Utilizing the subject invention, a stake made from rebar material, or any other material, is driven into the ground to a level where the top of the stake is approximately 1/4 to 1/2 inch below the point at which it is desired the reinforcing bar to reside prior to and during pouring of the concrete. Rebar saddle 10 is slipped over the protruding end of the stake until the bottom of blind hole 14 engages the top of the stake. That locates the saddle 12 to receive the rebar. A plurality of stakes and rebar saddles are located at sufficient distance along the proposed path of the rebar to suspend the rebar above the floor or the surface which is to receive the concrete. It is envisioned that if a house foundation were being constructed, and if two parallel rebars were to be placed throughout the total length of the foundation, stakes would be driven into the ground every 4 to 6 feet to a point where the bottom of rebar saddle upper opening 12 was at a point of approximately 1/3 to 1/2 the depth the concrete is to be placed. For example, if a 12 inch footing or foundation were to be poured, a stake would be driven into the ground to the point where its top was approximately 4 inches above the ground. The blind hole 14 of rebar saddle 10 would be placed over the stake and if the distance between the bottom of blind hole 14 and the bottom of saddle 12 were 1/2 inch, rebar laying in saddle 12 would be located at a height of approximately 41/2 inches into the 12 inch footing which would be satisfactory for most home footings. If a pair of parallel rebars were used in the concrete footinq, the above procedure would have to be duplicated for the second rebar.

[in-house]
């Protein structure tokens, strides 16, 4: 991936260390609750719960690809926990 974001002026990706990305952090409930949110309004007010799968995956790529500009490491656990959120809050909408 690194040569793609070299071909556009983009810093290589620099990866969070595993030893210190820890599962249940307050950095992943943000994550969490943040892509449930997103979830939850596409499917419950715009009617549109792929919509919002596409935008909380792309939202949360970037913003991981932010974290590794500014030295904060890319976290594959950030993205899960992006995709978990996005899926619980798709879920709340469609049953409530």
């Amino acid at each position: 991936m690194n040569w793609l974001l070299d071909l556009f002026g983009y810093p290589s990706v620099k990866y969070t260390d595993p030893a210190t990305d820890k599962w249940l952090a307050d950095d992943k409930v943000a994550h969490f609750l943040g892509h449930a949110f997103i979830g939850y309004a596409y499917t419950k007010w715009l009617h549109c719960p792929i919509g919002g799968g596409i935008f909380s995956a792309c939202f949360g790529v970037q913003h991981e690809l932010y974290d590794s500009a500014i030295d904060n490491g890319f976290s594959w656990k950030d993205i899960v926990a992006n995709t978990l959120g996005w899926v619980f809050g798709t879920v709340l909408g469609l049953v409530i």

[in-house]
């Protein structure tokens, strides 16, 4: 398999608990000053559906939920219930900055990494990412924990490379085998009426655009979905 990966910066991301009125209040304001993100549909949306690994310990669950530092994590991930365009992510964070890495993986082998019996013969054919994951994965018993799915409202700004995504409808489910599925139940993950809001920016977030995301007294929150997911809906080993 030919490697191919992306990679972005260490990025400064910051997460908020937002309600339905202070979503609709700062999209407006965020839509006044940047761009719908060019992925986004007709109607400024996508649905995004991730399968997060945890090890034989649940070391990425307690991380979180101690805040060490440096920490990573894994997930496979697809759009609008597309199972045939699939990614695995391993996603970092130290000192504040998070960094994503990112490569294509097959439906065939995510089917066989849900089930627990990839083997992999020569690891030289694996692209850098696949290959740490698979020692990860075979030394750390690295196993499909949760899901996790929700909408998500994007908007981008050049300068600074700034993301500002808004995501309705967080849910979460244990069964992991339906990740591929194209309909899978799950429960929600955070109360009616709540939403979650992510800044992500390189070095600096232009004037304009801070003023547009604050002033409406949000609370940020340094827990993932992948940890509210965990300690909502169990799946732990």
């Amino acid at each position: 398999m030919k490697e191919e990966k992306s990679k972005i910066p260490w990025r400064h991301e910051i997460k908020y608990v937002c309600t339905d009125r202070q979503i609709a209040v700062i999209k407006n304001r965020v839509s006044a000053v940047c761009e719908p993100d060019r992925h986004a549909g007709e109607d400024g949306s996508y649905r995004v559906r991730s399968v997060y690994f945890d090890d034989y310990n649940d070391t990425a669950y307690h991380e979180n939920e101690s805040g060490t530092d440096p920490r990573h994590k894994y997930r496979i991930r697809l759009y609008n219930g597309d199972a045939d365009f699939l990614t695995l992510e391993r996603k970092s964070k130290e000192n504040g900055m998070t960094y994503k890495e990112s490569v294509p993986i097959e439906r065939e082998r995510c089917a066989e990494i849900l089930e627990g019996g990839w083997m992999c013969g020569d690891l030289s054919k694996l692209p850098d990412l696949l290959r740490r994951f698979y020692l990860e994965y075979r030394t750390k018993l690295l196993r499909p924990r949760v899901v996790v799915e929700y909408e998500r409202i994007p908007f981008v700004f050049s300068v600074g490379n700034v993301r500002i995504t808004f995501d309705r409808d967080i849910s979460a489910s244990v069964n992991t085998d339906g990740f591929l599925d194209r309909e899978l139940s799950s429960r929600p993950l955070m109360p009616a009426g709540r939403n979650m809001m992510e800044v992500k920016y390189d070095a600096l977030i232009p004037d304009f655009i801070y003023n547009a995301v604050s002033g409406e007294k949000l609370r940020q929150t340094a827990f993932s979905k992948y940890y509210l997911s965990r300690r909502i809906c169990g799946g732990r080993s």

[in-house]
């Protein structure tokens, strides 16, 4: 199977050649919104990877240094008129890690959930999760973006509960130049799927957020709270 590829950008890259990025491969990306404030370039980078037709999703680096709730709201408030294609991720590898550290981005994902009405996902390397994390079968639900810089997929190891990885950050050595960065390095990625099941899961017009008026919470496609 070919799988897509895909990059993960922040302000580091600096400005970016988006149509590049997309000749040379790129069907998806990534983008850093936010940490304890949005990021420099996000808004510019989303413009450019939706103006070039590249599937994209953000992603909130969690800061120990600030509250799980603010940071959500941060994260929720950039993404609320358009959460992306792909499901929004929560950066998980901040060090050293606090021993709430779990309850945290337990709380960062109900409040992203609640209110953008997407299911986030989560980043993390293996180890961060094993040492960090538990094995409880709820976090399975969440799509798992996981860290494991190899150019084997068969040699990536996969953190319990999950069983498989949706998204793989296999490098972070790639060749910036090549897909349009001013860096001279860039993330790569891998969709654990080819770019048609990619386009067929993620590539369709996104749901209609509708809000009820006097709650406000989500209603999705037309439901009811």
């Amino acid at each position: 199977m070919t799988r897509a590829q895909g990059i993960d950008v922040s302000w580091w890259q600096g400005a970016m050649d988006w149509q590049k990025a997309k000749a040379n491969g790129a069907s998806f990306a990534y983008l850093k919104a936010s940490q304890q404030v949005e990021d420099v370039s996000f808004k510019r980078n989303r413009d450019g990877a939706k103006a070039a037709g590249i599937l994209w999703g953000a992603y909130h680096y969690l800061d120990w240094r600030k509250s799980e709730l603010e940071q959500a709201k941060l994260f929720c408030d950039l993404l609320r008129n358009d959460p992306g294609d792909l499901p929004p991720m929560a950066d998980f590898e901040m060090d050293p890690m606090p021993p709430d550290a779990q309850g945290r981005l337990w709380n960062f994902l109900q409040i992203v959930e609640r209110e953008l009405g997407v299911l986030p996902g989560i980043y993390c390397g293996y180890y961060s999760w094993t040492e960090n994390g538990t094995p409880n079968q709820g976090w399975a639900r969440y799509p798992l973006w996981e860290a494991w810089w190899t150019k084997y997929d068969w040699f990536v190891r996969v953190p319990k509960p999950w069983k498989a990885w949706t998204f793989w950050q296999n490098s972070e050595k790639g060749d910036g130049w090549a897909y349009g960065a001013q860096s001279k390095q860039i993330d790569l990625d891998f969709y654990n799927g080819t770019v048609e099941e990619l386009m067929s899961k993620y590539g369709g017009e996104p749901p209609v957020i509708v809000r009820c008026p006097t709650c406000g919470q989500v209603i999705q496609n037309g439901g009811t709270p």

After the stake is located in the ground, the rebar saddle 10 placed upon the stake, the rebar located in the saddle 12 of the rebar saddle 10, and the concrete poured around the combination. It is expected that all parts will remain in position in the concrete and will not be removed.